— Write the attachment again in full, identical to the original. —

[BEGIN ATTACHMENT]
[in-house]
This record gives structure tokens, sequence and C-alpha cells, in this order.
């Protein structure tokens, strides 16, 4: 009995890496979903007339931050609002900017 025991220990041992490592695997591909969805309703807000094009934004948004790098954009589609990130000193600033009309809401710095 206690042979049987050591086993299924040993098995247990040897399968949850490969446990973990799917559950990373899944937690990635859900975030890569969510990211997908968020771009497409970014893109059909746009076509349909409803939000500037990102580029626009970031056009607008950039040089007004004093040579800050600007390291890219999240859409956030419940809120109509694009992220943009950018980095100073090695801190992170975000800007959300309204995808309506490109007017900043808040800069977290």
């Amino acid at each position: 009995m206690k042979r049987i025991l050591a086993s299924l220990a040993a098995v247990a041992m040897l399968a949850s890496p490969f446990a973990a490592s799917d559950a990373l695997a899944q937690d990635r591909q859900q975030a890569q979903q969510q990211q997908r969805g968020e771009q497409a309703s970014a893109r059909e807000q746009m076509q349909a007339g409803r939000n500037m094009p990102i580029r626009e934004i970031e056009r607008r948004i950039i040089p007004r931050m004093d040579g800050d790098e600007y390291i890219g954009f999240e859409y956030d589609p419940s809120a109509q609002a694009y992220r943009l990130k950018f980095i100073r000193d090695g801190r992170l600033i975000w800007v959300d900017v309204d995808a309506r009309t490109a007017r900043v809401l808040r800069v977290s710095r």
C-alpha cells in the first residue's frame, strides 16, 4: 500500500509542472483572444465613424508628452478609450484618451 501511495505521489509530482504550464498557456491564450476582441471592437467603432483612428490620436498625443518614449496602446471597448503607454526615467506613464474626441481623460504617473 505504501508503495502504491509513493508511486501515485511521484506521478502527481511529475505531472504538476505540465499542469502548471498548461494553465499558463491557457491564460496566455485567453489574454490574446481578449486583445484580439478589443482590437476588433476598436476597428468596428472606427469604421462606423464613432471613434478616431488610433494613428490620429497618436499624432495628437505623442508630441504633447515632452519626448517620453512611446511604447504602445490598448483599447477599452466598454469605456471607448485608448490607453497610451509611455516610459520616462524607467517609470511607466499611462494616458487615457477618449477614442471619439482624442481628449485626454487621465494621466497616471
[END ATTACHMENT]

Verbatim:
[in-house]
This record gives structure tokens, sequence and C-alpha cells, in this order.
């Protein structure tokens, strides 16, 4: 009995890496979903007339931050609002900017 025991220990041992490592695997591909969805309703807000094009934004948004790098954009589609990130000193600033009309809401710095 206690042979049987050591086993299924040993098995247990040897399968949850490969446990973990799917559950990373899944937690990635859900975030890569969510990211997908968020771009497409970014893109059909746009076509349909409803939000500037990102580029626009970031056009607008950039040089007004004093040579800050600007390291890219999240859409956030419940809120109509694009992220943009950018980095100073090695801190992170975000800007959300309204995808309506490109007017900043808040800069977290």
């Amino acid at each position: 009995m206690k042979r049987i025991l050591a086993s299924l220990a040993a098995v247990a041992m040897l399968a949850s890496p490969f446990a973990a490592s799917d559950a990373l695997a899944q937690d990635r591909q859900q975030a890569q979903q969510q990211q997908r969805g968020e771009q497409a309703s970014a893109r059909e807000q746009m076509q349909a007339g409803r939000n500037m094009p990102i580029r626009e934004i970031e056009r607008r948004i950039i040089p007004r931050m004093d040579g800050d790098e600007y390291i890219g954009f999240e859409y956030d589609p419940s809120a109509q609002a694009y992220r943009l990130k950018f980095i100073r000193d090695g801190r992170l600033i975000w800007v959300d900017v309204d995808a309506r009309t490109a007017r900043v809401l808040r800069v977290s710095r």
C-alpha cells in the first residue's frame, strides 16, 4: 500500500509542472483572444465613424508628452478609450484618451 501511495505521489509530482504550464498557456491564450476582441471592437467603432483612428490620436498625443518614449496602446471597448503607454526615467506613464474626441481623460504617473 505504501508503495502504491509513493508511486501515485511521484506521478502527481511529475505531472504538476505540465499542469502548471498548461494553465499558463491557457491564460496566455485567453489574454490574446481578449486583445484580439478589443482590437476588433476598436476597428468596428472606427469604421462606423464613432471613434478616431488610433494613428490620429497618436499624432495628437505623442508630441504633447515632452519626448517620453512611446511604447504602445490598448483599447477599452466598454469605456471607448485608448490607453497610451509611455516610459520616462524607467517609470511607466499611462494616458487615457477618449477614442471619439482624442481628449485626454487621465494621466497616471